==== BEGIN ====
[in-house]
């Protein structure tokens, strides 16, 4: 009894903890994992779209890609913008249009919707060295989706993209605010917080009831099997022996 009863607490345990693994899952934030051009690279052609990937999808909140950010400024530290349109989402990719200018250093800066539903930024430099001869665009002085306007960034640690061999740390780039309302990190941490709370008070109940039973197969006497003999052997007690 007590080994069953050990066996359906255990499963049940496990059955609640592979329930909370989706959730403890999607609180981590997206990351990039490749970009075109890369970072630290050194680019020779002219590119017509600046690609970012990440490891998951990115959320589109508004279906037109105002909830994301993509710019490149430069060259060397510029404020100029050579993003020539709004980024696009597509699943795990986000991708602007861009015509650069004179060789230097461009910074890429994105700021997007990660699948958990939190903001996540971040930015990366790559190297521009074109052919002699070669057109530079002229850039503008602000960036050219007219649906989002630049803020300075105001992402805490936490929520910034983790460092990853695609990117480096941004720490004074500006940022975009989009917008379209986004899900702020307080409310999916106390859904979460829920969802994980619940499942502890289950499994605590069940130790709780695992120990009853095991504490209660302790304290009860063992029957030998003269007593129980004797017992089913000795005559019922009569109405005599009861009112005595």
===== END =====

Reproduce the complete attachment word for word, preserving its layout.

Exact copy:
[in-house]
């Protein structure tokens, strides 16, 4: 009894903890994992779209890609913008249009919707060295989706993209605010917080009831099997022996 009863607490345990693994899952934030051009690279052609990937999808909140950010400024530290349109989402990719200018250093800066539903930024430099001869665009002085306007960034640690061999740390780039309302990190941490709370008070109940039973197969006497003999052997007690 007590080994069953050990066996359906255990499963049940496990059955609640592979329930909370989706959730403890999607609180981590997206990351990039490749970009075109890369970072630290050194680019020779002219590119017509600046690609970012990440490891998951990115959320589109508004279906037109105002909830994301993509710019490149430069060259060397510029404020100029050579993003020539709004980024696009597509699943795990986000991708602007861009015509650069004179060789230097461009910074890429994105700021997007990660699948958990939190903001996540971040930015990366790559190297521009074109052919002699070669057109530079002229850039503008602000960036050219007219649906989002630049803020300075105001992402805490936490929520910034983790460092990853695609990117480096941004720490004074500006940022975009989009917008379209986004899900702020307080409310999916106390859904979460829920969802994980619940499942502890289950499994605590069940130790709780695992120990009853095991504490209660302790304290009860063992029957030998003269007593129980004797017992089913000795005559019922009569109405005599009861009112005595």